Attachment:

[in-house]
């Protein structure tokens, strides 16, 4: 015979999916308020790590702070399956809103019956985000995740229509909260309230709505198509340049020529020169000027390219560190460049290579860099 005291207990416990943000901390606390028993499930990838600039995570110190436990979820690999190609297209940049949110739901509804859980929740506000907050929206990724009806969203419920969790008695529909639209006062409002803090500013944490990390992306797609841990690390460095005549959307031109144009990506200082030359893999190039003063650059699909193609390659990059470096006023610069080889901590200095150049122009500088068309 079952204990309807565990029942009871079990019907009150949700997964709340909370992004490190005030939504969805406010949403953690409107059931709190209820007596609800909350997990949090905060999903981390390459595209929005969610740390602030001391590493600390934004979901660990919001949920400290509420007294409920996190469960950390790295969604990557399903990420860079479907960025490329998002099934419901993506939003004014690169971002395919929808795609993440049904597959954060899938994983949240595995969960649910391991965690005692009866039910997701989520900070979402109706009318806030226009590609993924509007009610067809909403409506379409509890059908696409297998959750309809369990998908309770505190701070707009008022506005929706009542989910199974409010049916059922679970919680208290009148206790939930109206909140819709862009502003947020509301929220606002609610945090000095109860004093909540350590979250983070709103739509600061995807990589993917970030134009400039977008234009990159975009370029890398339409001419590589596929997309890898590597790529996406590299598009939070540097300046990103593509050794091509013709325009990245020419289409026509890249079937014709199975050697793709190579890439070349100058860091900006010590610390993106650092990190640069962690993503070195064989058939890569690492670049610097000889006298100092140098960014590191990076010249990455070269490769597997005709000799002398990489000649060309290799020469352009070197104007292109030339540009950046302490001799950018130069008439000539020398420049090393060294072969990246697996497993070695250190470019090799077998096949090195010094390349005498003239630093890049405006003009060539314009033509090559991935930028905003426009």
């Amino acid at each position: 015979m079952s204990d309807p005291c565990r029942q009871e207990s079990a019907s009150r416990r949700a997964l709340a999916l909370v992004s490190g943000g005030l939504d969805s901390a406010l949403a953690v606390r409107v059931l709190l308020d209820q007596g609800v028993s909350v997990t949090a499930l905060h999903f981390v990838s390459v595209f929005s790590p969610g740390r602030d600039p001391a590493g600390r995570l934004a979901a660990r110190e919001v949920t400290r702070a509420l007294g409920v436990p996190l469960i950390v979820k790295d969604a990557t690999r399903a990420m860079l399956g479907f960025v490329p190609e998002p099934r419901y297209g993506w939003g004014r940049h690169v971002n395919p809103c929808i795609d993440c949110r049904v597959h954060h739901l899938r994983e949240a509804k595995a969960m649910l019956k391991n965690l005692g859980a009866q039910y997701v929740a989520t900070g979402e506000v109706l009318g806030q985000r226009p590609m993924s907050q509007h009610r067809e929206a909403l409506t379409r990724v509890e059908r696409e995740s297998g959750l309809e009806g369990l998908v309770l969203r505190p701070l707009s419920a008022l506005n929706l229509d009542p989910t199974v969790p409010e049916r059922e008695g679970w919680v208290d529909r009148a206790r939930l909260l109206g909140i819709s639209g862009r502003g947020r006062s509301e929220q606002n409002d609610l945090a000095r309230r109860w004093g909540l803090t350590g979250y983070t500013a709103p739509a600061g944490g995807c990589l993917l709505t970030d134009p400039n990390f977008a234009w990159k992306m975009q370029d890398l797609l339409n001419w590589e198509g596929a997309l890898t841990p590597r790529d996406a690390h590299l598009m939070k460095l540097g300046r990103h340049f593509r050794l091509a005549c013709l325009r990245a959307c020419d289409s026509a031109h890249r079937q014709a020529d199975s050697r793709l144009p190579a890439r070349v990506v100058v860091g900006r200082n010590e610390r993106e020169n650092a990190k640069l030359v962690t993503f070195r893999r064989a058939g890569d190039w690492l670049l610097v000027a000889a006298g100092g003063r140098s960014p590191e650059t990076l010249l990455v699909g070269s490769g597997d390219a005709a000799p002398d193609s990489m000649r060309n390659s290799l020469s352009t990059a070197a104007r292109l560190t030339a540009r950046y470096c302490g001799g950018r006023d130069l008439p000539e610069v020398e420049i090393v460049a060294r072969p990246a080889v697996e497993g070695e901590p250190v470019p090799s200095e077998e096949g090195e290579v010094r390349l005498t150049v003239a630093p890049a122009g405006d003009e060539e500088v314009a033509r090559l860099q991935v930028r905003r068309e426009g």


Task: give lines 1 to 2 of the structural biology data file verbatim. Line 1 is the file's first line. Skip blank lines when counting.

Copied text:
[in-house]
């Protein structure tokens, strides 16, 4: 015979999916308020790590702070399956809103019956985000995740229509909260309230709505198509340049020529020169000027390219560190460049290579860099 005291207990416990943000901390606390028993499930990838600039995570110190436990979820690999190609297209940049949110739901509804859980929740506000907050929206990724009806969203419920969790008695529909639209006062409002803090500013944490990390992306797609841990690390460095005549959307031109144009990506200082030359893999190039003063650059699909193609390659990059470096006023610069080889901590200095150049122009500088068309 079952204990309807565990029942009871079990019907009150949700997964709340909370992004490190005030939504969805406010949403953690409107059931709190209820007596609800909350997990949090905060999903981390390459595209929005969610740390602030001391590493600390934004979901660990919001949920400290509420007294409920996190469960950390790295969604990557399903990420860079479907960025490329998002099934419901993506939003004014690169971002395919929808795609993440049904597959954060899938994983949240595995969960649910391991965690005692009866039910997701989520900070979402109706009318806030226009590609993924509007009610067809909403409506379409509890059908696409297998959750309809369990998908309770505190701070707009008022506005929706009542989910199974409010049916059922679970919680208290009148206790939930109206909140819709862009502003947020509301929220606002609610945090000095109860004093909540350590979250983070709103739509600061995807990589993917970030134009400039977008234009990159975009370029890398339409001419590589596929997309890898590597790529996406590299598009939070540097300046990103593509050794091509013709325009990245020419289409026509890249079937014709199975050697793709190579890439070349100058860091900006010590610390993106650092990190640069962690993503070195064989058939890569690492670049610097000889006298100092140098960014590191990076010249990455070269490769597997005709000799002398990489000649060309290799020469352009070197104007292109030339540009950046302490001799950018130069008439000539020398420049090393060294072969990246697996497993070695250190470019090799077998096949090195010094390349005498003239630093890049405006003009060539314009033509090559991935930028905003426009």